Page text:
Essays

  • The Alchemy of Hope in the Age of Loneliness - “The dark is rising,” I say to my friend, Vanessa, a photographer who has called to tell me how a bird fell out of the sky and landed at her feet, dead, during her morning walk. She is obsessed with birds. She has hundreds of them in her freezer. Songbirds collected and given a second life captured in chilling, beautiful tableaus where they appear piled and presented like a cake, falling lifeless around the figure of a woman, or held in hand, the colours persistent, their forms perfect, even in death. “The birds are dying. They will continue to die. Like the canaries in the mines,” my friend says. As I write this the CBC is on in the background reporting on the “overlooked biodiversity crisis” represented by the 2.9 billion birds lost in North America alone over the last 50 years. When miners took canaries into the coal mines with them, the birds were to act as warning indicators: the presence of methane or carbon monoxide levels rising would kill the canaries giving the miners enough time to escape before they too succumbed to the toxic air. Here we are, watching the birds die, a warning of things to come, and yet we can’t seem to find our way out.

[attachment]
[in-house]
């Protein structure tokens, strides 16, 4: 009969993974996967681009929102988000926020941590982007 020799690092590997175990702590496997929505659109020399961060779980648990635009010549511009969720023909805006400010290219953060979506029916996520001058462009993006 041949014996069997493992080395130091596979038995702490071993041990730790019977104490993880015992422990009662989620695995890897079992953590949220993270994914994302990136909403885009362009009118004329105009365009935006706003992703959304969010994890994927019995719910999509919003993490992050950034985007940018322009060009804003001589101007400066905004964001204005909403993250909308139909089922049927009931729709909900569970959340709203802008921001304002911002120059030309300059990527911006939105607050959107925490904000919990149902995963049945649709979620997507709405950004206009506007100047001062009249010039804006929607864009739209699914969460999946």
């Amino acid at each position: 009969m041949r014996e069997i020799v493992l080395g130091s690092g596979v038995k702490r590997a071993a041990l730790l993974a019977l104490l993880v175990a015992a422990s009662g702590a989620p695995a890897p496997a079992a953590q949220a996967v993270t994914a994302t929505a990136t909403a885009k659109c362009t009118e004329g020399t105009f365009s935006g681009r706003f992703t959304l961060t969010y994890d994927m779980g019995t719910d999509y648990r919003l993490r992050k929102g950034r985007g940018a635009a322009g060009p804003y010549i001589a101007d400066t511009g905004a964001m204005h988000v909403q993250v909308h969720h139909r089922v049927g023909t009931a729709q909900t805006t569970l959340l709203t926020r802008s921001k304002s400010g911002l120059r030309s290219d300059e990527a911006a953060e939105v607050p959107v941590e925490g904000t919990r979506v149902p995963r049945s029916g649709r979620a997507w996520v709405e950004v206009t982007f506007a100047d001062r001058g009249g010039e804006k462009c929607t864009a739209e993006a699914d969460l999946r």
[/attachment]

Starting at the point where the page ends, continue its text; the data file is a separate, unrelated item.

• Thoughts on Home - It’s a Very, Very, Very Fine House In the life I lived before coming here, I dreamt of this home. Not precisely this little house perched on rock hanging over the ocean, but nearly. I want there to be space for family and friends, I want water, I want land, I prayed and somehow—in ways more magic than real—here we are.
  • Photograph by Vanessa Filley In Search of the Practical Life - The are mornings where the sky turns orange and then pink and the ocean becomes so still it appears that it is the stable force and the sky is the tumultuous one. On these mornings, I am drawn like a sleepwalker, only awake, out the door and into the ocean. I stop for shoes. Rocks and oysters and barnacles will wake a person up from their dream life faster than coffee and far uglier.
  • Fog. Light. Life - The fog lays over our little island like a child tucked in the bed for night. It’s as if we are all being called to say our prayers and retire the day’s events. There is nothing surrounding us… there are no little rock islands to which to paddle, neighbours to greet, or mountains to reach. Will there even be a tomorrow? Everything that came before is soft like yesterday’s dreams. Some of it vaguely menacing, some of it not.